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Ruger Vaquero 44-40 backed-out Primers


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When I load the Vaquero, the cylinder will spin without any issues.  But, when I fire, the second round through five are dragging making it difficult to rotate the cylinder.  I can use my off hand to turn the cylinder into firing position, but it turns hard.

 

The primers are just barely backed out of their pocket in the offending revolver.  The primers in the second identical 44-40 are still in-place after shooting as-well-as the primers in the rifle.

 

I am shooting Goex FFFG in these.

 

I thought possibly the cylinder rod was coming slightly out, so I replaced the cylinder rod, latch pin nut, latch pin body and put in the extra strong latch pin spring, but that did not help.

 

What are your thoughts to correct this issue?  Especially since Ruger has not manufactured these for years.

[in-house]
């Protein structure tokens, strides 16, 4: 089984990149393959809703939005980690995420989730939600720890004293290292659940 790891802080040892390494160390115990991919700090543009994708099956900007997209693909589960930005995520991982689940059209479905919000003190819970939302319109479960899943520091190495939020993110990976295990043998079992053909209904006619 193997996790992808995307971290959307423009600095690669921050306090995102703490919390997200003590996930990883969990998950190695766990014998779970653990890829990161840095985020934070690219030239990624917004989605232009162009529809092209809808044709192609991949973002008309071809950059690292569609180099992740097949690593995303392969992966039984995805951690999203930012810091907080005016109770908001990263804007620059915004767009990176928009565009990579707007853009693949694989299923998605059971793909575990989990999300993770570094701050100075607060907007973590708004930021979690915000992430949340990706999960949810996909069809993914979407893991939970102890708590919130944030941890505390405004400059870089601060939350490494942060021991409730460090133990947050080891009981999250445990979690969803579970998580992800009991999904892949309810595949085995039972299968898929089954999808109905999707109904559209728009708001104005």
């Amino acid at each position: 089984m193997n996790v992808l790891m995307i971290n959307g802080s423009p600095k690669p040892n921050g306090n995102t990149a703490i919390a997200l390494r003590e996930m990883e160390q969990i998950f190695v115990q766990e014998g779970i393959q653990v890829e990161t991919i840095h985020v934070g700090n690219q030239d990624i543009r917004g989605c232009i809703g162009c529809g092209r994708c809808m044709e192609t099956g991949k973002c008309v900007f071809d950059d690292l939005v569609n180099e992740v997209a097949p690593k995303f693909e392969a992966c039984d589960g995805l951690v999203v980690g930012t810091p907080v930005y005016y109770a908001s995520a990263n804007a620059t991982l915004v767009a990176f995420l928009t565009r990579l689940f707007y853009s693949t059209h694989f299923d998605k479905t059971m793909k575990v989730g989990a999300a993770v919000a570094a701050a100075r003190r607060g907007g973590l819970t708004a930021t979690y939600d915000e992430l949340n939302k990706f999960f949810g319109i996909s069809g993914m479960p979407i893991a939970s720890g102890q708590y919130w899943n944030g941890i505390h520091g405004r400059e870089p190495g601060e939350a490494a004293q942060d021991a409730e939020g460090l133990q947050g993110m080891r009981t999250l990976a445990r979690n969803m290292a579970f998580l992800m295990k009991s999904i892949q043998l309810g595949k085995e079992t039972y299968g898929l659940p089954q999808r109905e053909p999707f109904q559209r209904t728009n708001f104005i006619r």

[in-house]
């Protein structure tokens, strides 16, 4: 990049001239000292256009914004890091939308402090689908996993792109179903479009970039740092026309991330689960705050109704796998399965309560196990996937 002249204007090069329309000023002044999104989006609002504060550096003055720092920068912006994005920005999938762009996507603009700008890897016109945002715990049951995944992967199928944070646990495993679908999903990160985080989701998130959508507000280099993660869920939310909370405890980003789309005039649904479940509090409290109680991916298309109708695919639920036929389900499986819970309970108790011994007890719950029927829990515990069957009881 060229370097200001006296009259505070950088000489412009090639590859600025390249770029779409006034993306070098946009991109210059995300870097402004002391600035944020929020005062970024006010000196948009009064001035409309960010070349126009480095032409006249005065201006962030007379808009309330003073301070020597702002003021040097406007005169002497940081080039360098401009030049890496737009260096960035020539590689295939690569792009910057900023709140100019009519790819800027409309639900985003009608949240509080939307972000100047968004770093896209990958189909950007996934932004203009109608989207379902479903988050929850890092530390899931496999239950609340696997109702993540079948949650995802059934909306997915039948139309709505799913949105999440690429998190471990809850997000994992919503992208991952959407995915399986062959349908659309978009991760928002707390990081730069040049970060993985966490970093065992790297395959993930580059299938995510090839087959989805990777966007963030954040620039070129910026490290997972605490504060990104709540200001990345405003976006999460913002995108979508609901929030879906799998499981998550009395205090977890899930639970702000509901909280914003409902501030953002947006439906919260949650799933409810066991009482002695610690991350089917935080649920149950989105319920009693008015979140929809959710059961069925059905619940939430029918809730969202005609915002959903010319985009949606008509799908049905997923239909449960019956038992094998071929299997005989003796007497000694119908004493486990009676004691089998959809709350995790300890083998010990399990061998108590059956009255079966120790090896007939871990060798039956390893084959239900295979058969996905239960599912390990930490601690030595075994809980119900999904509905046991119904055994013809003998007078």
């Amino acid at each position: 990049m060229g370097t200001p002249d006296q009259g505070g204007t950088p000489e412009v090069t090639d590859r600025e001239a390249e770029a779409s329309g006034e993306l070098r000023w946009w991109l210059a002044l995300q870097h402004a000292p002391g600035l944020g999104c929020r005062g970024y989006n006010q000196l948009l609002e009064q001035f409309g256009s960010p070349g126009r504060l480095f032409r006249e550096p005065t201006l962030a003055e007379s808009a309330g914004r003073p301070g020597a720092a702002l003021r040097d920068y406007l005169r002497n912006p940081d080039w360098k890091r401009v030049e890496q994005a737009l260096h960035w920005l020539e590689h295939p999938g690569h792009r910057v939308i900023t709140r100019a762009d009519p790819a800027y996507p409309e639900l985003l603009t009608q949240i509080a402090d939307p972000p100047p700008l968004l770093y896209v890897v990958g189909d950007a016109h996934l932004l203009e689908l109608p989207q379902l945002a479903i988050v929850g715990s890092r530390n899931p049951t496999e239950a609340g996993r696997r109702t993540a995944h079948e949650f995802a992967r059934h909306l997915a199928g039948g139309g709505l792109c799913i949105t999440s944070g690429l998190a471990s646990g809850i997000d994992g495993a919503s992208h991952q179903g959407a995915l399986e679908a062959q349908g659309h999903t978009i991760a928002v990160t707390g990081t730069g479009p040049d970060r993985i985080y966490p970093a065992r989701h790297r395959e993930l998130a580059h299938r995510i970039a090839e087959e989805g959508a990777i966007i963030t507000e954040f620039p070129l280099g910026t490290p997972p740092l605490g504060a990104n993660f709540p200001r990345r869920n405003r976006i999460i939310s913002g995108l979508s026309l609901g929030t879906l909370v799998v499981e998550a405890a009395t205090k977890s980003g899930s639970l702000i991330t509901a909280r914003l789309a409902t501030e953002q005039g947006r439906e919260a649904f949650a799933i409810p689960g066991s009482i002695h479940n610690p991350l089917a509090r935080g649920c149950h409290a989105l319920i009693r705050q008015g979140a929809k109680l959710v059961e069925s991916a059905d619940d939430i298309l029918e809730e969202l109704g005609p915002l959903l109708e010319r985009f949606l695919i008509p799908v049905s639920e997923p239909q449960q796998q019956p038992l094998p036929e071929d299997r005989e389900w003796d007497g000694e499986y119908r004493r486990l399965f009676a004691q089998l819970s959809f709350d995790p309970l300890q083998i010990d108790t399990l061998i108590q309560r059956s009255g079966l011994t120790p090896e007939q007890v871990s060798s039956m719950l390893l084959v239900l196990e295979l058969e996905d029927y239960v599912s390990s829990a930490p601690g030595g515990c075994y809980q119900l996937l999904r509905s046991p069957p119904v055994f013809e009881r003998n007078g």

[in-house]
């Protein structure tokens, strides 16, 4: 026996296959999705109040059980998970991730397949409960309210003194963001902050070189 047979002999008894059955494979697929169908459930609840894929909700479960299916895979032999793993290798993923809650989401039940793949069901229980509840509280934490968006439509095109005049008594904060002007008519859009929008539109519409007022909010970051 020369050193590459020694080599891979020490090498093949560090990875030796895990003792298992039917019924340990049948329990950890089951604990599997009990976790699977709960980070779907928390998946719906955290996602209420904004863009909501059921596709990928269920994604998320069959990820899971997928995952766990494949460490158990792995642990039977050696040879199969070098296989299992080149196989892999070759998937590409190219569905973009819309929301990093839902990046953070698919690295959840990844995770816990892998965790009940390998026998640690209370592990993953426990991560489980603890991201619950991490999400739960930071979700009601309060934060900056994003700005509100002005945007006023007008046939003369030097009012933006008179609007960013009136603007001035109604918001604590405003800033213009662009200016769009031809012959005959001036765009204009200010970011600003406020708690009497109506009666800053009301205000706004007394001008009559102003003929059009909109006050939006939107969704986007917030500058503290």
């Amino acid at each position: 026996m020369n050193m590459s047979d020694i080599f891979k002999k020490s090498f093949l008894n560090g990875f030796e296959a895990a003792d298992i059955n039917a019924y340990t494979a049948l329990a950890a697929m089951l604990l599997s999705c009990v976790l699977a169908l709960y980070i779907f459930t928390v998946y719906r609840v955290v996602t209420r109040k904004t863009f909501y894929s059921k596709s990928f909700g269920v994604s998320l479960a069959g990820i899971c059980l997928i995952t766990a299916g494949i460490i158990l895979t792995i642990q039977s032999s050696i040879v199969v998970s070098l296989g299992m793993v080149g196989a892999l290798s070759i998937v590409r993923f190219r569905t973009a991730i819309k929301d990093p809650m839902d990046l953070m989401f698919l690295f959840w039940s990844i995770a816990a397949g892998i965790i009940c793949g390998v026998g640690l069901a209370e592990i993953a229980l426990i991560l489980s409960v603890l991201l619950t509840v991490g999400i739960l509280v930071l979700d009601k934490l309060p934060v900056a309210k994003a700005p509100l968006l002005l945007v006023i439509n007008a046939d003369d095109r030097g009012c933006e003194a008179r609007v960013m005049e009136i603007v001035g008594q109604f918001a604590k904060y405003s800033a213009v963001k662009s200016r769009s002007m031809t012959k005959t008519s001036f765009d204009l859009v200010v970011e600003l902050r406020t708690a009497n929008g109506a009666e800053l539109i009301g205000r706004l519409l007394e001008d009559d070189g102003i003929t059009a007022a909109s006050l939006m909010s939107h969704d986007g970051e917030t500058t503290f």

Frontier Lone Rider

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I don't know what load you are using but it sounds like the charge is to light.

 

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First thing to look at is you cylinder throats and their relation to barrel bore, then the Forcing Cone.  Well, actually, the second and third things.  First thing is to check you Head Space, then Cylinder to Barrel gap, then End Shake

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I have not shot smokeless in these as I purchased them with the intent of getting back to an original caliber shooting black powder.  I have a complete other set that use for smokeless.

 

I am shooting 18 grains with a 200 gr bullet.

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1 minute ago, Ya Big Tree said:

I don't know what load you are using but it sounds like the charge is to light.